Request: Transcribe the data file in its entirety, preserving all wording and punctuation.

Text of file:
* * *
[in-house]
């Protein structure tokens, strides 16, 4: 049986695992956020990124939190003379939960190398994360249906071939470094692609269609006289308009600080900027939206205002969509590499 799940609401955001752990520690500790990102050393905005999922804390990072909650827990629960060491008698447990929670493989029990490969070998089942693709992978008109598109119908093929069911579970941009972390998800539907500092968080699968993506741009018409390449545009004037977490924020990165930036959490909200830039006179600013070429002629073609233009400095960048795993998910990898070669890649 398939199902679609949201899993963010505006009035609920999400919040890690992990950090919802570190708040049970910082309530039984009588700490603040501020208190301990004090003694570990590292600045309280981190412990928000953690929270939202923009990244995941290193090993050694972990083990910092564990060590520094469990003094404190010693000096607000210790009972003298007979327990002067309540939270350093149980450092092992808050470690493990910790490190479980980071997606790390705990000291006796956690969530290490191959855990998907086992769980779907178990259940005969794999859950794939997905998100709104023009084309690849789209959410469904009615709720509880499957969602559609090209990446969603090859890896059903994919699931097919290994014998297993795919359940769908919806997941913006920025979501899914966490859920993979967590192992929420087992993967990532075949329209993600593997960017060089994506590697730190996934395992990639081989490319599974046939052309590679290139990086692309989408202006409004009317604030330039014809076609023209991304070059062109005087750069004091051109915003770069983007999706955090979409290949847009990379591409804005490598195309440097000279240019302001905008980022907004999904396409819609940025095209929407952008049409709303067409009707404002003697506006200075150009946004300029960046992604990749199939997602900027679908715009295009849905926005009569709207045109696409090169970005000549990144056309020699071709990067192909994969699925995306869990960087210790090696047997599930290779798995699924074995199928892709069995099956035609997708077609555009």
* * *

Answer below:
[in-house]
């Protein structure tokens, strides 16, 4: 049986695992956020990124939190003379939960190398994360249906071939470094692609269609006289308009600080900027939206205002969509590499 799940609401955001752990520690500790990102050393905005999922804390990072909650827990629960060491008698447990929670493989029990490969070998089942693709992978008109598109119908093929069911579970941009972390998800539907500092968080699968993506741009018409390449545009004037977490924020990165930036959490909200830039006179600013070429002629073609233009400095960048795993998910990898070669890649 398939199902679609949201899993963010505006009035609920999400919040890690992990950090919802570190708040049970910082309530039984009588700490603040501020208190301990004090003694570990590292600045309280981190412990928000953690929270939202923009990244995941290193090993050694972990083990910092564990060590520094469990003094404190010693000096607000210790009972003298007979327990002067309540939270350093149980450092092992808050470690493990910790490190479980980071997606790390705990000291006796956690969530290490191959855990998907086992769980779907178990259940005969794999859950794939997905998100709104023009084309690849789209959410469904009615709720509880499957969602559609090209990446969603090859890896059903994919699931097919290994014998297993795919359940769908919806997941913006920025979501899914966490859920993979967590192992929420087992993967990532075949329209993600593997960017060089994506590697730190996934395992990639081989490319599974046939052309590679290139990086692309989408202006409004009317604030330039014809076609023209991304070059062109005087750069004091051109915003770069983007999706955090979409290949847009990379591409804005490598195309440097000279240019302001905008980022907004999904396409819609940025095209929407952008049409709303067409009707404002003697506006200075150009946004300029960046992604990749199939997602900027679908715009295009849905926005009569709207045109696409090169970005000549990144056309020699071709990067192909994969699925995306869990960087210790090696047997599930290779798995699924074995199928892709069995099956035609997708077609555009």